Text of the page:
Review of Linda’s Midlife Crisis, by Toni Pike

I’ve been absent on the blogosphere lately, my apologies to everyone who’s posts I’ve yet to read. I promise that I will
catch up. Between starting a new job, an online course, writing, and well, everything else, time is a precious commodity.

Today I have the pleasure of reviewing, Linda’s Midlife Crisis, by Toni Pike. I received a free copy in exchange for an honest review.

What’s it about?

How does a fifty-year-old woman start a new life?

Meet Linda Lockwood: fifty, fat, frumpy and bullied by her horrible husband Ron and the vile students and principal at the school where she teaches English. But her life is about to undergo a total transformation.

Linda suffers a breakdown after a traumatic classroom incident, and that brings out the worst in Ron and devious principal, Wayne Forsythe. Then she is rocked to discover her husband has a shocking secret.

With her own determination and the help of friends and family, she starts to turn her life around. She begins to succeed, but there are still some more surprises in store Linda.

My View:

This is a classic, “rags to riches,” tale that does a wonderful job of creating sympathy for our down and out protagonist.

Though her circumstances have never been ideal, the bullies in Linda’s life push her to the edge with a series of offenses ranging from indifference to downright abusive. Battered and bruised (figuratively), Linda’s self esteem slides to a new low. The future is bleak.

Fortunately, she’s blessed with a strong cast of supportive family and
friends. They lift her up, infusing her with the courage to rise before the
bell rings. Linda begins to take calculated risks and discovers a new life that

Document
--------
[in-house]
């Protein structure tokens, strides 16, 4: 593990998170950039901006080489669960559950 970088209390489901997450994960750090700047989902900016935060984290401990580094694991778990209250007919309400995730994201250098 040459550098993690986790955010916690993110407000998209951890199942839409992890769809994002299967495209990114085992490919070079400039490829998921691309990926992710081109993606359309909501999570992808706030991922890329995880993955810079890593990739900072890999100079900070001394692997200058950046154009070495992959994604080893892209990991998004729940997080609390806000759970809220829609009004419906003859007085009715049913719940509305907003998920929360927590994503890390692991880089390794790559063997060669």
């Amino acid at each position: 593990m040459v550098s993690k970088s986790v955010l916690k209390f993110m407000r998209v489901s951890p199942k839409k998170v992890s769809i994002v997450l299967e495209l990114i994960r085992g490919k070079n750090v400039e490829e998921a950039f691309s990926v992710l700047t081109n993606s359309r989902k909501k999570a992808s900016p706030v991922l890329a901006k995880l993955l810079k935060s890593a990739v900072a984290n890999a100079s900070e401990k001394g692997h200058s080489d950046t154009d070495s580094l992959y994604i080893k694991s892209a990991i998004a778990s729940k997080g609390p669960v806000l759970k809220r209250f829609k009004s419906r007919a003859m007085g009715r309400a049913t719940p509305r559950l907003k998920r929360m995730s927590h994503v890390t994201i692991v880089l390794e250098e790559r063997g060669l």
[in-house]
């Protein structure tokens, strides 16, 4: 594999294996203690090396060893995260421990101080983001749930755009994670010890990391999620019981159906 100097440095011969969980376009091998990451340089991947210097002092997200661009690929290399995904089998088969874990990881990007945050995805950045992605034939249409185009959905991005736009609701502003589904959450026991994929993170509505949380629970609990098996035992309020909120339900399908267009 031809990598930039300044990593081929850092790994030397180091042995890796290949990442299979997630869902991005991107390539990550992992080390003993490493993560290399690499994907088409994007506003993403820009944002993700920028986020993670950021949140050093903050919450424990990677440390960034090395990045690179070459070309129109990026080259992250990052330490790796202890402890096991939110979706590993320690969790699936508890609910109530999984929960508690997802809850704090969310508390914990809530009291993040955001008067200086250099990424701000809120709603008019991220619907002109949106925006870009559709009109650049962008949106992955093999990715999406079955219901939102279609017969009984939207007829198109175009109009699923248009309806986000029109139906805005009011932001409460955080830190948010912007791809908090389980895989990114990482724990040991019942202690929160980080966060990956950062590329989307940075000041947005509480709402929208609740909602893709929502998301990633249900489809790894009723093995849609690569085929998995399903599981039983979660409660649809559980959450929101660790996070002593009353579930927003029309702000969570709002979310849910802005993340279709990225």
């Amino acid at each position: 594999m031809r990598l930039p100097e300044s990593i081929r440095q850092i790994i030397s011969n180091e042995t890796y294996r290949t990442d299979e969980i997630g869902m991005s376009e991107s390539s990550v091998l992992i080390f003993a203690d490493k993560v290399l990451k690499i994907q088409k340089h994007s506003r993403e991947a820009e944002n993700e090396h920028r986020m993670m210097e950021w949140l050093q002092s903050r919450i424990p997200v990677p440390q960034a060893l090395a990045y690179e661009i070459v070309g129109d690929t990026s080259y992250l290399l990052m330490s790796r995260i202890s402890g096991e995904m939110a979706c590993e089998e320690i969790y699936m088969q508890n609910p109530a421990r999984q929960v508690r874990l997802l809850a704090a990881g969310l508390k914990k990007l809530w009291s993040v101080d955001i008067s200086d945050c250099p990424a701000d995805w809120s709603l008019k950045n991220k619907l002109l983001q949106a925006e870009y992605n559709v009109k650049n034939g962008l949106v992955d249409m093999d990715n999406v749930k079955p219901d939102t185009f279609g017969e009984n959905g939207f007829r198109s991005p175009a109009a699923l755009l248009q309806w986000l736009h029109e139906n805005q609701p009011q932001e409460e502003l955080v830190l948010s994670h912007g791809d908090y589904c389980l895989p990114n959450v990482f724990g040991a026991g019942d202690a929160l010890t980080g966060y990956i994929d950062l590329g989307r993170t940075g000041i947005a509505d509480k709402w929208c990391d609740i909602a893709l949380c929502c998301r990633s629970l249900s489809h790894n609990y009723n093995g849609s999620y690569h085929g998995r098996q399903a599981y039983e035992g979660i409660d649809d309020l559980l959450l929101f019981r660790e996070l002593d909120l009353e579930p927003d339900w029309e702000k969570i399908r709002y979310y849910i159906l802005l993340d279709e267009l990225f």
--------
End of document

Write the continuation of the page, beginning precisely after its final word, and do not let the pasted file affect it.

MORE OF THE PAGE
she’d never dreamed was possible. When the past raises an ugly head, she
quickly banishes it with her newfound confidence.

I’d recommend this book to anyone who relishes stories about overcoming
massive obstacles to win a second chance.

Meet Toni: 

Toni Pike is a multi-genre author who enjoys writing page-turning fiction for adults, hilarious books for children, and non-fiction. She also loves travelling and being with family and friends. She lives in Australia and firmly believes that coffee and long walks are an essential part of any day.

Do you like books that you can’t stop reading? Pike is the author of LINDA’S MIDLIFE CRISIS, DESOLATION BLUFF, DEAD DRY HEART and The Jotham Fletcher Mystery Thriller Series: THE MAGUS COVENANT, THE ROCK OF MAGUS, THE MAGUS EPIPHANY and HOLY SPEAR OF MAGUS.

The Brody Cody Series is for children aged 6-9: BRODY CODY AND THE STEPMOTHER FROM OUTER SPACE and BRODY CODY AND THE HAUNTED VACATION HOUSE.

She’s also the author of two non-fiction books. THE ONE WAY DIET is a no-nonsense guide to losing weight. HAPPY TRAVELS 101 is a short book of travel tips with advice for anyone who wants to travel overseas.

Connect with her and grab your copy:

Amazon Website Instagram

Ramblings of a pale-fingered, “Green Thumb.”

These days, I’m expanding my horizons and have been working with a local company that designs and maintains some lavish gardens. Being a greenhorn means that my green thumb is a very light shade of whitish. Needless to say, my question to answer ratio is drastically unbalanced, but hey, I’m loving the journey.  

One of my biggest concerns is mistakenly yanking out a prized flower. A challenge made even harder as most plants haven’t flowered yet.

So, to avoid trouble, I’ve done my level-headed best at recognizing and retaining the appearance of different leaves and seedlings. I’m slowly learning the proper names, but for those that I don’t, I have a “highly specialized” classification system.

Here goes:

A Something: No idea what it is. Yes, there’s something sticking out of the dirt, but I am unable to determine whether it is a weed or a flower. I need to go and ask.

A Thing: Hands off! Still have no idea what the heck it is, but this is a no go for a pull. Yes, I was told what it was, but can’t remember the name.  

Not a thing: Grip and pull! It’s either a weed, a nasty intruder, or the owner just wants it gone. I’ve already been given the green light by the experts, but I forget the name.